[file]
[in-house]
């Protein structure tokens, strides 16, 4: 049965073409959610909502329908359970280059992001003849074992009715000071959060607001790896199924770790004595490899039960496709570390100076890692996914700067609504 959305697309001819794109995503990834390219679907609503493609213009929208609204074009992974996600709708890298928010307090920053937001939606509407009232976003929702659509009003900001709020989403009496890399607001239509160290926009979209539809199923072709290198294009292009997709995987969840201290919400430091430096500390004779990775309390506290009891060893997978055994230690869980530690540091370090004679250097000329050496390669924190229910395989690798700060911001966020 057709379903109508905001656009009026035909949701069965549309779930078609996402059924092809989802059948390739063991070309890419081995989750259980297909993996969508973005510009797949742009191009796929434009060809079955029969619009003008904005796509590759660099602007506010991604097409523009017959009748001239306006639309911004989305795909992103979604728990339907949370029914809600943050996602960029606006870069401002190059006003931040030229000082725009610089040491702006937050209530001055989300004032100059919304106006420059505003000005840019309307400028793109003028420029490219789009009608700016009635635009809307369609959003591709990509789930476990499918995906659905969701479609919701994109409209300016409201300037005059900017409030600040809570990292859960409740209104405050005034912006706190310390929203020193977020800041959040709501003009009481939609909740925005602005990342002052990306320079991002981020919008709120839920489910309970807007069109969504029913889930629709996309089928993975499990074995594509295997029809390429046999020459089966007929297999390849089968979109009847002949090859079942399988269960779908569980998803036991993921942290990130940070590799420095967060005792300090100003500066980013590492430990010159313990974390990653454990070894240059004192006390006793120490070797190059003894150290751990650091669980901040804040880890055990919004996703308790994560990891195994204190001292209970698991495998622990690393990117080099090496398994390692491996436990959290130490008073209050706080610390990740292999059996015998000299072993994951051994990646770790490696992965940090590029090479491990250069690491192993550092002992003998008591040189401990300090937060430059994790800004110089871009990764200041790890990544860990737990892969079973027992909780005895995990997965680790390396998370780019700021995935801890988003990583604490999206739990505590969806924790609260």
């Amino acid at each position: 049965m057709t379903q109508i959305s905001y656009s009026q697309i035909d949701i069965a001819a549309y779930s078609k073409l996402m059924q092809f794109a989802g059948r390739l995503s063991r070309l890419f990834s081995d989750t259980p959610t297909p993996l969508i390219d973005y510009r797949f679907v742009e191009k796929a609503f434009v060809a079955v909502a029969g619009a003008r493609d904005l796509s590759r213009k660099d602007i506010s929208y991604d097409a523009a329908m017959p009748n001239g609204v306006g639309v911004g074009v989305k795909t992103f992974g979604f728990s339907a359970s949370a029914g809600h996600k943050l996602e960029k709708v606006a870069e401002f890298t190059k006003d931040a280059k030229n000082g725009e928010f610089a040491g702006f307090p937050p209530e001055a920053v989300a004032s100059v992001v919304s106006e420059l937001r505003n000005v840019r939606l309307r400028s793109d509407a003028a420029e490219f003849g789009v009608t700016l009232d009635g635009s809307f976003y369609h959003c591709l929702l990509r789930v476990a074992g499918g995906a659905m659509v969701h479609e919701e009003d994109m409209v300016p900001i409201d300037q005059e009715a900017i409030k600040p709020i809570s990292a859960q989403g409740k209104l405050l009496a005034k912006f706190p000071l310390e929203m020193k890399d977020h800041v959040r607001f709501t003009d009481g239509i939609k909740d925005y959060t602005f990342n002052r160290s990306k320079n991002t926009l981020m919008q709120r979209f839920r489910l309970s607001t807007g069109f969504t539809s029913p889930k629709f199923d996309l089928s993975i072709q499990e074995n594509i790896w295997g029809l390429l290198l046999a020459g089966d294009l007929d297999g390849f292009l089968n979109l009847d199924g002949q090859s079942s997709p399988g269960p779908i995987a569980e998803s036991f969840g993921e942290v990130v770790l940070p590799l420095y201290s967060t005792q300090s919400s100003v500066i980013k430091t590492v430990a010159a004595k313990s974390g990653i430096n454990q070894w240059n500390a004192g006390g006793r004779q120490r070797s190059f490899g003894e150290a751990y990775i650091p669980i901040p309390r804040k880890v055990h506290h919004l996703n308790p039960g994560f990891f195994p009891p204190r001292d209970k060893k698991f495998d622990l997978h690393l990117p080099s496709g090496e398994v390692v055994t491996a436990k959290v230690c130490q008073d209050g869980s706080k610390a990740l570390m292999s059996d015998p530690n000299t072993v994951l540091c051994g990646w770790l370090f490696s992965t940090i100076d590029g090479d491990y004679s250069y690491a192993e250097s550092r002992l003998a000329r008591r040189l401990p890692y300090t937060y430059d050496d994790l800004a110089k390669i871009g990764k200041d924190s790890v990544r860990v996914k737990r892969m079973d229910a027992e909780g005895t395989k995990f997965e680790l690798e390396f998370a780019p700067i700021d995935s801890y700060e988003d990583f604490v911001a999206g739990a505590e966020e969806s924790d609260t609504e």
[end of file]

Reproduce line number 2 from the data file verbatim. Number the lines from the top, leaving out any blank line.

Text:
């Protein structure tokens, strides 16, 4: 049965073409959610909502329908359970280059992001003849074992009715000071959060607001790896199924770790004595490899039960496709570390100076890692996914700067609504 959305697309001819794109995503990834390219679907609503493609213009929208609204074009992974996600709708890298928010307090920053937001939606509407009232976003929702659509009003900001709020989403009496890399607001239509160290926009979209539809199923072709290198294009292009997709995987969840201290919400430091430096500390004779990775309390506290009891060893997978055994230690869980530690540091370090004679250097000329050496390669924190229910395989690798700060911001966020 057709379903109508905001656009009026035909949701069965549309779930078609996402059924092809989802059948390739063991070309890419081995989750259980297909993996969508973005510009797949742009191009796929434009060809079955029969619009003008904005796509590759660099602007506010991604097409523009017959009748001239306006639309911004989305795909992103979604728990339907949370029914809600943050996602960029606006870069401002190059006003931040030229000082725009610089040491702006937050209530001055989300004032100059919304106006420059505003000005840019309307400028793109003028420029490219789009009608700016009635635009809307369609959003591709990509789930476990499918995906659905969701479609919701994109409209300016409201300037005059900017409030600040809570990292859960409740209104405050005034912006706190310390929203020193977020800041959040709501003009009481939609909740925005602005990342002052990306320079991002981020919008709120839920489910309970807007069109969504029913889930629709996309089928993975499990074995594509295997029809390429046999020459089966007929297999390849089968979109009847002949090859079942399988269960779908569980998803036991993921942290990130940070590799420095967060005792300090100003500066980013590492430990010159313990974390990653454990070894240059004192006390006793120490070797190059003894150290751990650091669980901040804040880890055990919004996703308790994560990891195994204190001292209970698991495998622990690393990117080099090496398994390692491996436990959290130490008073209050706080610390990740292999059996015998000299072993994951051994990646770790490696992965940090590029090479491990250069690491192993550092002992003998008591040189401990300090937060430059994790800004110089871009990764200041790890990544860990737990892969079973027992909780005895995990997965680790390396998370780019700021995935801890988003990583604490999206739990505590969806924790609260």